pragma(msg, "The " ~ ordinal!(n+1).ordinal ~
		  " Fibonnacci number is greater than " ~ inttostr!(Type, Type.max).s);
	   }
	}
	const int notfinished = showfibs!(Type, 1).show;
}

static assert(showallfibs!(long).notfinished);
October 26, 2005
Re: The power of static if! (A bit of fun)
In article <djn8dp$93g$1@digitaldaemon.com>, Don Clugston says...
>
>I really think the docs for "static if" don't do it justice. Since I'm 
>new to D templates, I've been trying to come up with a more interesting 
>example than the one in the docs. Here's my first attempt. This program 
>prints a nicely-formatted list of the first 30 Fibonnacci numbers _at 
>compile time_.

Very cool.  I hadn't thought to use pragma(msg) in that way :-)  Nor had I
realized that the concatenate operator worked on const declarations.  This is
probably the most template-oriented thing I've done in D so far:

http://svn.dsource.org/projects/ares/trunk/src/ares/std/atomic.d

Not as fancy, but it's far more compact and readable than it would have been in
C++ (note that the unsigned versions don't work because of a compiler bug).


Sean
October 27, 2005
Re: The power of static if! (A bit of fun)
Sean Kelly wrote:
> In article <djn8dp$93g$1@digitaldaemon.com>, Don Clugston says...
> 
>>I really think the docs for "static if" don't do it justice. Since I'm 
>>new to D templates, I've been trying to come up with a more interesting 
>>example than the one in the docs. Here's my first attempt. This program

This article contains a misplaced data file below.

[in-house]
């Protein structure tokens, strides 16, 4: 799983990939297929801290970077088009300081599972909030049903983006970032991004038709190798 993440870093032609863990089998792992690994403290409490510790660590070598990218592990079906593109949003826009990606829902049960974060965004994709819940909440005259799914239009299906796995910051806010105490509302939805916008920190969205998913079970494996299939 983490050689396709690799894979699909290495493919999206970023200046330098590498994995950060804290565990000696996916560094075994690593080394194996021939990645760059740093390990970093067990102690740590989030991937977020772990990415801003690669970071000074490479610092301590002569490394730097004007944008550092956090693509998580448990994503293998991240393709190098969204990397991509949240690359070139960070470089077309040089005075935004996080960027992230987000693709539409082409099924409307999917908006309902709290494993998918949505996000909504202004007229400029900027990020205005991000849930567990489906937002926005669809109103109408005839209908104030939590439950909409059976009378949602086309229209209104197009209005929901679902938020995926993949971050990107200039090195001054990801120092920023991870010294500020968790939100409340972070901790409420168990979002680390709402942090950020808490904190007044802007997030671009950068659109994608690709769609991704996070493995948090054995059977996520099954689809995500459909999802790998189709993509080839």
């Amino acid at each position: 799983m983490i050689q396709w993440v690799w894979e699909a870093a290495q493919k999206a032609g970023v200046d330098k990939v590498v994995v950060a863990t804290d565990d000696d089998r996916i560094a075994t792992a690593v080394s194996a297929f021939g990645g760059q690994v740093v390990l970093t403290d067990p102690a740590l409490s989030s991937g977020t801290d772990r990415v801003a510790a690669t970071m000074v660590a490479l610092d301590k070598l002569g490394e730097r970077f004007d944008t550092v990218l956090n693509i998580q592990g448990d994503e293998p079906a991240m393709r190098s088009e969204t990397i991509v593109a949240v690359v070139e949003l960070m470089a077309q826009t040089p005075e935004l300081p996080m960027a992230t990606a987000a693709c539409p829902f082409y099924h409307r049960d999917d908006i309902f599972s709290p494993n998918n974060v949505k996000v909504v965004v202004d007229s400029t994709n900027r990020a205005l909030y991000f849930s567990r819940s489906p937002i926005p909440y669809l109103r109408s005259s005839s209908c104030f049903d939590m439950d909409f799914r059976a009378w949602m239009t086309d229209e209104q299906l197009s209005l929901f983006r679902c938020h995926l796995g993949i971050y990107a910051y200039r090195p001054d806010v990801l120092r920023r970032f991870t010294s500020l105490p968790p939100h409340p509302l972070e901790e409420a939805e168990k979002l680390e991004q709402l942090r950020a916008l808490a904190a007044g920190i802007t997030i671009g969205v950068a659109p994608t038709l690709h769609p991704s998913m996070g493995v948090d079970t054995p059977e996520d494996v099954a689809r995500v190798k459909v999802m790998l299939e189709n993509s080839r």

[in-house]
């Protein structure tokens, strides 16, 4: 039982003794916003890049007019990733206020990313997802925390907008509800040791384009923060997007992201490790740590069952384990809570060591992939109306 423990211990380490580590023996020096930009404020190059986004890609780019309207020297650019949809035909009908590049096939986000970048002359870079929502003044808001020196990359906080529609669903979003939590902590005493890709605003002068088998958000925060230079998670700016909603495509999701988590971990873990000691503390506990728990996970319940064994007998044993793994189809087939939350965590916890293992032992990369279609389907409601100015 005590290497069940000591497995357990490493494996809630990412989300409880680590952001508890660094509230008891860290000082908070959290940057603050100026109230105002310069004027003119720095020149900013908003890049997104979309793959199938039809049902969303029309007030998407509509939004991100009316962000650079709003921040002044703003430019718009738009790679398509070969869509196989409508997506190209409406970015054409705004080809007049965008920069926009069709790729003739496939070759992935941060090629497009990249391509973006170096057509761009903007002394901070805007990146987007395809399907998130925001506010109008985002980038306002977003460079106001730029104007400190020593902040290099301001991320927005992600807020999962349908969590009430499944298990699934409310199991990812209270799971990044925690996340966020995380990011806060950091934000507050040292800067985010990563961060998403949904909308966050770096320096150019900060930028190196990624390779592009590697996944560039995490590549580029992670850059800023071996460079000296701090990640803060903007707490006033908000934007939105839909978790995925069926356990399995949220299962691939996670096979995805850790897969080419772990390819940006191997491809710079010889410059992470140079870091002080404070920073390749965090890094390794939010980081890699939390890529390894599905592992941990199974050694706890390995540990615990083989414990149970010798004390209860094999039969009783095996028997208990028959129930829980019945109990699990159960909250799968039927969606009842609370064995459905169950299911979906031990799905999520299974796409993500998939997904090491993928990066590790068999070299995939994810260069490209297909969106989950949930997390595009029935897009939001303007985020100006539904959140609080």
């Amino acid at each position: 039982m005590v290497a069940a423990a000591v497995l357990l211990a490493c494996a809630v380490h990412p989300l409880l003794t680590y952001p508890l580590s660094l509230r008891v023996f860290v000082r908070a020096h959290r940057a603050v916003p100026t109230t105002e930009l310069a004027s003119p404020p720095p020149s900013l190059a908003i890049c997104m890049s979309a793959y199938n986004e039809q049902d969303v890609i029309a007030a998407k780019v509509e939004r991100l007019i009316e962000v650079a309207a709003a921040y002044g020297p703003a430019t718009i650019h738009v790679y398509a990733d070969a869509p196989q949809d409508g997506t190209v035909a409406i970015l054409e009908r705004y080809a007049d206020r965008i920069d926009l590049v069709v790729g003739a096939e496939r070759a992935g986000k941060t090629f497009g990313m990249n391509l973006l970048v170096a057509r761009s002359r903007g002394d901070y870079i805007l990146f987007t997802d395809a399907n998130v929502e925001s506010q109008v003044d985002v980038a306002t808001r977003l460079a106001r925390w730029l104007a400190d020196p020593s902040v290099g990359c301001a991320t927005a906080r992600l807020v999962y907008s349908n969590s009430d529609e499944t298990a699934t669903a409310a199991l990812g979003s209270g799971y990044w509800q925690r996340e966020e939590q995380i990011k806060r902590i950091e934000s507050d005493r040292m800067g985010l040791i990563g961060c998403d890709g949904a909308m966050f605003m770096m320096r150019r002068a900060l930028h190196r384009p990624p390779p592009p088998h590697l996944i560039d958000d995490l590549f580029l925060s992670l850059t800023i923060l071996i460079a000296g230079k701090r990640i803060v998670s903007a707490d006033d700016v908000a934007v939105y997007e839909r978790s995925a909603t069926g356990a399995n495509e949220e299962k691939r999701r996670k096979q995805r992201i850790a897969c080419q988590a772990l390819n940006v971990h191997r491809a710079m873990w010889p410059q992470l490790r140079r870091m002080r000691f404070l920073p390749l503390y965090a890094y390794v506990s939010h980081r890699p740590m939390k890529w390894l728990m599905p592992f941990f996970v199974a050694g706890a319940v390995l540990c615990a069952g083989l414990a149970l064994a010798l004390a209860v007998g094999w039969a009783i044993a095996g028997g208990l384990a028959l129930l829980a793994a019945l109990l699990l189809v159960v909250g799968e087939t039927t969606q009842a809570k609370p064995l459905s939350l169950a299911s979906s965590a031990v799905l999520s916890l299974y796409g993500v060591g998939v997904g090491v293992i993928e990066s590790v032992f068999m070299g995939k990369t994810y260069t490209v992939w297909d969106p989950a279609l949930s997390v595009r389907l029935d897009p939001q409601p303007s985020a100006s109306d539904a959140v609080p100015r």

>>prints a nicely-formatted list of the first 30 Fibonnacci numbers _at 
>>compile time_.
> 
> 
> Very cool.  I hadn't thought to use pragma(msg) in that way :-)  Nor had I
> realized that the concatenate operator worked on const declarations.

It was pure speculation on my part. I did not expect either of those 
things to work. I haven't yet worked out what a 'literal' is in D, but 
it is much more generous than C++. For example, casts are permitted.

  This is
> probably the most template-oriented thing I've done in D so far:
> 
> http://svn.dsource.org/projects/ares/trunk/src/ares/std/atomic.d
> 
> Not as fancy, but it's far more compact and readable than it would have been in
> C++ (note that the unsigned versions don't work because of a compiler bug).

Nice. I haven't used the 'is' operator yet, I think it has enormous 
potential too. And now we have 'auto' typing...

I've also made a template that calculates pi at compile time by summing 
a power series. I have hopes that I can make it work to arbitrary 
precision (it only does reals right now).

Seriously, this compiler is *far* more advanced than the programming 
techniques we've developed to use it. Now that we know that a 
compile-time itoa() is possible, and even a basic compile-time printf, 
I can imagine a whole compile-time library.
October 27, 2005
Re: The power of static if! (A bit of fun)
Don Clugston wrote:
> I really think the docs for "static if" don't do it justice. Since I'm 
> new to D templates, I've been trying to come up with a more interesting 
> example than the one in the docs. Here's my first attempt. This program 
> prints a nicely-formatted list of the first 30 Fibonnacci numbers _at 
> compile time_.
> Note that except for the clunky 'inttostr' template (which is a general 
> utility template, could be quite useful in other contexts), it's not 
> much longer than a straightforward implementation in a functional 
> programming language.
> 
> Enjoy!
> 


really nice work. And when that promotion bug is fixed so things can be 
writen this way:

template inttostr(int n)
{
   static if (n<0) const char [] inttostr = "-" ~ .inttostr!(-n);
   else static if (n<10) const char [] inttostr = digittostr!(n);
   else const char [] inttostr  = .inttostr!(n/10) ~ digittostr!(n%10);
}

it will be even nicer and easier!
October 27, 2005
Re: The power of static if! (A bit of fun)
Ivan Senji wrote:
> Don Clugston wrote:
> 
>> I really think the docs for "static if" don't do it justice. Since I'm 
>> new to D templates, I've been trying to come up with a more 
>> interesting example than the one in the docs. Here's my first attempt.